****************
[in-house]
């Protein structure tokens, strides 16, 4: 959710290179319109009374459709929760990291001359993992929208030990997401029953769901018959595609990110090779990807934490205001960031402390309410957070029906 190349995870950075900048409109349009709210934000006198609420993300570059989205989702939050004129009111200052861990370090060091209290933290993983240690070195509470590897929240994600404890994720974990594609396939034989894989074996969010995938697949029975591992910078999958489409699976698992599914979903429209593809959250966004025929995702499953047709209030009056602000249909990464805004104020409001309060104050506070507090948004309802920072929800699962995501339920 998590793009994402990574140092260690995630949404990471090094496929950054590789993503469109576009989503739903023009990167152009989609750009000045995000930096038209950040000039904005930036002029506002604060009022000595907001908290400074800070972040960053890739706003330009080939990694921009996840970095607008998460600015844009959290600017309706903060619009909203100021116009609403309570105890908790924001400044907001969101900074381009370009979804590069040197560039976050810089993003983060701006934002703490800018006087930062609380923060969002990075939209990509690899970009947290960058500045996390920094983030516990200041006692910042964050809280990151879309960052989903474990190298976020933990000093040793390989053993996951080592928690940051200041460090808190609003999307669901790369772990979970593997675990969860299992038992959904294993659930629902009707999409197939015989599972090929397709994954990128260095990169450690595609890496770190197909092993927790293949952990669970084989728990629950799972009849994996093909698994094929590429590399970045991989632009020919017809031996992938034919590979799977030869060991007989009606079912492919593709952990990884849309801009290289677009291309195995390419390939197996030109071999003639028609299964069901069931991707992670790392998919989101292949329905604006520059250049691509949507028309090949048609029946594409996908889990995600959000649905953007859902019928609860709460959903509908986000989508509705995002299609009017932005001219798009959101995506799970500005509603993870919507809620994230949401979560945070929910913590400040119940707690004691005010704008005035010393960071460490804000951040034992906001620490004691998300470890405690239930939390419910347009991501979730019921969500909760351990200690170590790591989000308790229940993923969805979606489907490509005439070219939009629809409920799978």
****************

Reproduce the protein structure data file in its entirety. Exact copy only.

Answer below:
[in-house]
């Protein structure tokens, strides 16, 4: 959710290179319109009374459709929760990291001359993992929208030990997401029953769901018959595609990110090779990807934490205001960031402390309410957070029906 190349995870950075900048409109349009709210934000006198609420993300570059989205989702939050004129009111200052861990370090060091209290933290993983240690070195509470590897929240994600404890994720974990594609396939034989894989074996969010995938697949029975591992910078999958489409699976698992599914979903429209593809959250966004025929995702499953047709209030009056602000249909990464805004104020409001309060104050506070507090948004309802920072929800699962995501339920 998590793009994402990574140092260690995630949404990471090094496929950054590789993503469109576009989503739903023009990167152009989609750009000045995000930096038209950040000039904005930036002029506002604060009022000595907001908290400074800070972040960053890739706003330009080939990694921009996840970095607008998460600015844009959290600017309706903060619009909203100021116009609403309570105890908790924001400044907001969101900074381009370009979804590069040197560039976050810089993003983060701006934002703490800018006087930062609380923060969002990075939209990509690899970009947290960058500045996390920094983030516990200041006692910042964050809280990151879309960052989903474990190298976020933990000093040793390989053993996951080592928690940051200041460090808190609003999307669901790369772990979970593997675990969860299992038992959904294993659930629902009707999409197939015989599972090929397709994954990128260095990169450690595609890496770190197909092993927790293949952990669970084989728990629950799972009849994996093909698994094929590429590399970045991989632009020919017809031996992938034919590979799977030869060991007989009606079912492919593709952990990884849309801009290289677009291309195995390419390939197996030109071999003639028609299964069901069931991707992670790392998919989101292949329905604006520059250049691509949507028309090949048609029946594409996908889990995600959000649905953007859902019928609860709460959903509908986000989508509705995002299609009017932005001219798009959101995506799970500005509603993870919507809620994230949401979560945070929910913590400040119940707690004691005010704008005035010393960071460490804000951040034992906001620490004691998300470890405690239930939390419910347009991501979730019921969500909760351990200690170590790591989000308790229940993923969805979606489907490509005439070219939009629809409920799978």